New Look, a fast-fashion retailer bearing a striking similarity to Forever 21, is aiming to boldly go where many chains have gone before but few have succeeded.
The British retailer’s chief executive officer, Anders Kristiansen, has made no secret of his intentions in China, announcing plans in June to open 50 more stores there by March, which would bring its total number of locations in the Asian nation to 150. That’s 10 times the number of stores it had in China in 2015. But a Reuters report last Thursday revealed that New Look’s owner, South African billionaire Christo Wiese, has a more ambitious expansion in mind—500 stores within three years.
New Look currently has more than 850 stores around the world, two-thirds of which are in the U.K. Despite a challenging first quarter that saw revenues fall 4.2% to 354.2 million pounds ($431.9 million), Kristiansen insisted the retailer would stay the course in China, where there had been a “strong local reaction to our affordable, fast-fashion offer.”
According to Reuters, Wiese plans to conquer the Chinese market using a local-for-local manufacturing model, meaning most of the clothing it will sell in China will be made there to ensure locally relevant products are delivered to stores quickly. It’s a sourcing strategy that Zara owner Inditex has down to a tee and many other companies, including Under Armour, are trying to replicate around the world.
“South Korea and Japan drive a lot of the trends that the Chinese customer seeks, so our ability to be able to identify those trends, source them locally and get them into our stores quickly is key,” Sven Gaede, managing director of New Look’s international business, told Reuters, adding that 85 percent of what the retailer already sells in China is made there.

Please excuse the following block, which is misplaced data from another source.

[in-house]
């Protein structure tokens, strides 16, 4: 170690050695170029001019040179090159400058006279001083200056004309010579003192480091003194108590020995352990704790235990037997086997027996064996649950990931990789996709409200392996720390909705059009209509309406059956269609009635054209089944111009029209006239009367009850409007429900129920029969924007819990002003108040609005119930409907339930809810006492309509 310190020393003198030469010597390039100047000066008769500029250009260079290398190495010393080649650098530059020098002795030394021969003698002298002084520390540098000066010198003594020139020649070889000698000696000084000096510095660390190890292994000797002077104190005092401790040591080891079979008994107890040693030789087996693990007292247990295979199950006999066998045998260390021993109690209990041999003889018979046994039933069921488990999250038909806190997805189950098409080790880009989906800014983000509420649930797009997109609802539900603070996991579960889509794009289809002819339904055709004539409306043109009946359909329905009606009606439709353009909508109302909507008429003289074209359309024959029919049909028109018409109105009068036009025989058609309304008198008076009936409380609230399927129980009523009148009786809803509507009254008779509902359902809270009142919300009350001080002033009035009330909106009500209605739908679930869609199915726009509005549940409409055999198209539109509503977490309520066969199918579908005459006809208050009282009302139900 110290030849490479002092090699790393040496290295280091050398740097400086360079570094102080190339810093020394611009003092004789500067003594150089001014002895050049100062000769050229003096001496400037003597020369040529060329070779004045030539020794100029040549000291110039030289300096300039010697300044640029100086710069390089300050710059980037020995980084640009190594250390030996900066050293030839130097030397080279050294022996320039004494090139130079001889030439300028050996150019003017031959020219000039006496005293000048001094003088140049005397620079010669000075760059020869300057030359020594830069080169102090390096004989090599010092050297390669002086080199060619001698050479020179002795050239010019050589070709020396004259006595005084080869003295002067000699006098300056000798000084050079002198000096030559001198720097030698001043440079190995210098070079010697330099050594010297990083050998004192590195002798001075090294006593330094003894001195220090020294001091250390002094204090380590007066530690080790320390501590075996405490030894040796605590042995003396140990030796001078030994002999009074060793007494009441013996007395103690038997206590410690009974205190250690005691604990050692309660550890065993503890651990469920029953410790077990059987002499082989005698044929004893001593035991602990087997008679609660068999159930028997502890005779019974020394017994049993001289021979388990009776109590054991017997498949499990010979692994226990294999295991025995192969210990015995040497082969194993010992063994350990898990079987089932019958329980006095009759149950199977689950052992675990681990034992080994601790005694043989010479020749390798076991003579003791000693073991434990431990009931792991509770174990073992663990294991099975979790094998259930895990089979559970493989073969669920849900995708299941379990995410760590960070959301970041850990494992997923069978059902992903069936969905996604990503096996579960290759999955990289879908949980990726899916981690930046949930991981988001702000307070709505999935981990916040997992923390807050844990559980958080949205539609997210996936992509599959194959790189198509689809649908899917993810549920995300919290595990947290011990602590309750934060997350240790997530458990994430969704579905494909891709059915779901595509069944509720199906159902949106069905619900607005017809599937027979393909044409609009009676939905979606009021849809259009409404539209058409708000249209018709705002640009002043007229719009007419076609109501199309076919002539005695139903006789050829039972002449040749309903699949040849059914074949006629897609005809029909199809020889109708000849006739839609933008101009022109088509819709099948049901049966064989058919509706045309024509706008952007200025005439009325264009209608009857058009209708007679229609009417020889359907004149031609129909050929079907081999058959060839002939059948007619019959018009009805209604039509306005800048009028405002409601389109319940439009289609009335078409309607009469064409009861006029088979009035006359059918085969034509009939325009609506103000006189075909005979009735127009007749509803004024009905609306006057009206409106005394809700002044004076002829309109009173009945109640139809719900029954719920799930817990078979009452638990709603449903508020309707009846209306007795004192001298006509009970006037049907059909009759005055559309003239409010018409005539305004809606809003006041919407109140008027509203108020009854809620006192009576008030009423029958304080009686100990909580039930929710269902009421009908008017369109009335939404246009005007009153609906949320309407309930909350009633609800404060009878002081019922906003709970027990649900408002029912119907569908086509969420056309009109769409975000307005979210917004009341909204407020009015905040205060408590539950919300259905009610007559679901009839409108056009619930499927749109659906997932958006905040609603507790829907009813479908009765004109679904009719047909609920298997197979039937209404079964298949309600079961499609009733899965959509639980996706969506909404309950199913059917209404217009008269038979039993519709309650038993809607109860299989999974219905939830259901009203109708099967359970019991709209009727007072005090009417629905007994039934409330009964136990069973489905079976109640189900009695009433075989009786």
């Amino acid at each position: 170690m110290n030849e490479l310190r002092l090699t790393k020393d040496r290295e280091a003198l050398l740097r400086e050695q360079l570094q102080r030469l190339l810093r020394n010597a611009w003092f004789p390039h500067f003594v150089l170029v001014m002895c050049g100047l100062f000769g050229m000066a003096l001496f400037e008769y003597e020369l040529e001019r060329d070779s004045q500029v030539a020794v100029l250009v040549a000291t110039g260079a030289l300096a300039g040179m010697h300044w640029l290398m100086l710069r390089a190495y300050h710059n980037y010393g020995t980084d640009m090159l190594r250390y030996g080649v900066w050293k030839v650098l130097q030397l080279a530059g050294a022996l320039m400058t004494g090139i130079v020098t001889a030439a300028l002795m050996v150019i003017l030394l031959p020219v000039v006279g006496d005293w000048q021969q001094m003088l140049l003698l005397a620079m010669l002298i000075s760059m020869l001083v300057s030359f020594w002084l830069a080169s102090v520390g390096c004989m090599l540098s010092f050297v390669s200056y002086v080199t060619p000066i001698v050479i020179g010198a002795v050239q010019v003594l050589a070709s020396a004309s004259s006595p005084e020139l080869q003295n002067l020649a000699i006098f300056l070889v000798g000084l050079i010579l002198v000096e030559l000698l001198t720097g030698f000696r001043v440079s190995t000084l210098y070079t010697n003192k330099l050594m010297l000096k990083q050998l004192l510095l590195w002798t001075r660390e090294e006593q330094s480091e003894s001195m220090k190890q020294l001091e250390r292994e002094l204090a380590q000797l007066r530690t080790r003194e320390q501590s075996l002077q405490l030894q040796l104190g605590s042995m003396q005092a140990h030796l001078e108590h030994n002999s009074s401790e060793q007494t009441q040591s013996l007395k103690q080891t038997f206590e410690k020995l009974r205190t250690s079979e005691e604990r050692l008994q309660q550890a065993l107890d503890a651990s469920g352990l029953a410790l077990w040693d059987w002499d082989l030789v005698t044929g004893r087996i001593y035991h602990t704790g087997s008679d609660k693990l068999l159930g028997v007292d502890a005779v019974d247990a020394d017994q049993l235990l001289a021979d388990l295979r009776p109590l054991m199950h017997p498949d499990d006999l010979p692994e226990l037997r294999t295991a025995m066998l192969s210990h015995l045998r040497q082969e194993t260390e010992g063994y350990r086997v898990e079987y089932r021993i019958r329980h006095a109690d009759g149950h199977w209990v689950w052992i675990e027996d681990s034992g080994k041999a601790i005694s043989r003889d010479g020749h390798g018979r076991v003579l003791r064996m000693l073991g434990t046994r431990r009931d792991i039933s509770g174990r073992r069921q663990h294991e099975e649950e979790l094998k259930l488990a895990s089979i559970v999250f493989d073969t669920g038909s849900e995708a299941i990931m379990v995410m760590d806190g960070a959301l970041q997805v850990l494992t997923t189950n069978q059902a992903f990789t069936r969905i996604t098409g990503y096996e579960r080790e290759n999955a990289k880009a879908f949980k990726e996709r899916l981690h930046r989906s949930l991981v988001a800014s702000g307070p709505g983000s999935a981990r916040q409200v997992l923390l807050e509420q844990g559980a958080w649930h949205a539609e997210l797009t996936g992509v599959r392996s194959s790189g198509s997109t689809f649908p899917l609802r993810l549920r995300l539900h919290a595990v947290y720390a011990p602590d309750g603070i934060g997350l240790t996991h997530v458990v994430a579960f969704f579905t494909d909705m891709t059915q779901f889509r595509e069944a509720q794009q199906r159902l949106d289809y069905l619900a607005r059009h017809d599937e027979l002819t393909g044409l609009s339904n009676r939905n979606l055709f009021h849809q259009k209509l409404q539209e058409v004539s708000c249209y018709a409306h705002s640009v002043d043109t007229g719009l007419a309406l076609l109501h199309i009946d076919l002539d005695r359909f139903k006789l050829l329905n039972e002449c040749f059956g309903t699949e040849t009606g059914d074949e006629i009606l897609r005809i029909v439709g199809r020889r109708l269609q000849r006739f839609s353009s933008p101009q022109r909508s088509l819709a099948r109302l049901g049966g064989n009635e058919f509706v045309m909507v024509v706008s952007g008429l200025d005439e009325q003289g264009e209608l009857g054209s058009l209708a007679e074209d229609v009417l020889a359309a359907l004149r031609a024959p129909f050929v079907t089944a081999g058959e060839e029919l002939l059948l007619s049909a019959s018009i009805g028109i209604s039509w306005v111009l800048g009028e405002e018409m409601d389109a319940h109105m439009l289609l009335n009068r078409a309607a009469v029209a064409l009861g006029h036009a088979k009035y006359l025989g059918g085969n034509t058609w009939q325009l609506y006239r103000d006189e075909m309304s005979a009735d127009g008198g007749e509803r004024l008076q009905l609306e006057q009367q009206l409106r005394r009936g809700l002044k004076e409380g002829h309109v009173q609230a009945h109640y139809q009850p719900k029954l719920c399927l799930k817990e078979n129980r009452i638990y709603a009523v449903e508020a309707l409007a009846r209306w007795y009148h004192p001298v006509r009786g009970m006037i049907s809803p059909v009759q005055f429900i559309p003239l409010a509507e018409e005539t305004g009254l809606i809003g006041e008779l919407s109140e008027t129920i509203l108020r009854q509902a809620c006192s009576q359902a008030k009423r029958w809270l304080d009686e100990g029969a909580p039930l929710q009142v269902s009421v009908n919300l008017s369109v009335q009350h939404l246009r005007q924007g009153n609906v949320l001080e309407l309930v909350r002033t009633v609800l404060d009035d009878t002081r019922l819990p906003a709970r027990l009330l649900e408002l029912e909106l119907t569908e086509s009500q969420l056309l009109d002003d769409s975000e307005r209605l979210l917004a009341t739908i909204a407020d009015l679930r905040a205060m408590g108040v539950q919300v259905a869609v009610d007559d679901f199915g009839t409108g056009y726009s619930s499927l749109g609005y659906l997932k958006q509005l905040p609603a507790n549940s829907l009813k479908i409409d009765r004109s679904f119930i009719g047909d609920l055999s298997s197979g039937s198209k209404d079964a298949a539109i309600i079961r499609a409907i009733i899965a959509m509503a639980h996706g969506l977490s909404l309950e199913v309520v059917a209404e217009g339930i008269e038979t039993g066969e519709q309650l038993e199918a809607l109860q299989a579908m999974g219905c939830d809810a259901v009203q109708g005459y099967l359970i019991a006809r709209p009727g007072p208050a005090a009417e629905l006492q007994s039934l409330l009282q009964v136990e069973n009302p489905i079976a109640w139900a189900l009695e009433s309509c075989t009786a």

Local sourcing aside, some experts are skeptical about the retailer’s bullish growth plans. Franklin Yao, managing partner at strategy consultants Smith Street, described them as “virtually impossible,” noting that New Look is unlikely to find 500 empty retail stores, given the fact that H&M and Uniqlo also want to open hundreds more locations in China in the coming years.
That being said, Chinese consumers are notoriously fickle and several big-name brands have failed to gain a foothold there, including Gap, Marks & Spencer and Walmart. In an effort to test the waters before committing to a brick-and-mortar presence, most international retailers first launch on the likes of JD.com or Alibaba’s Tmall and Taobao.
But New Look appears to be covering all its bases in China: After opening its first locations in Shanghai and Beijing in February 2014, it launched an online store on Tmall seven months later and debuted on JD.com earlier this year.
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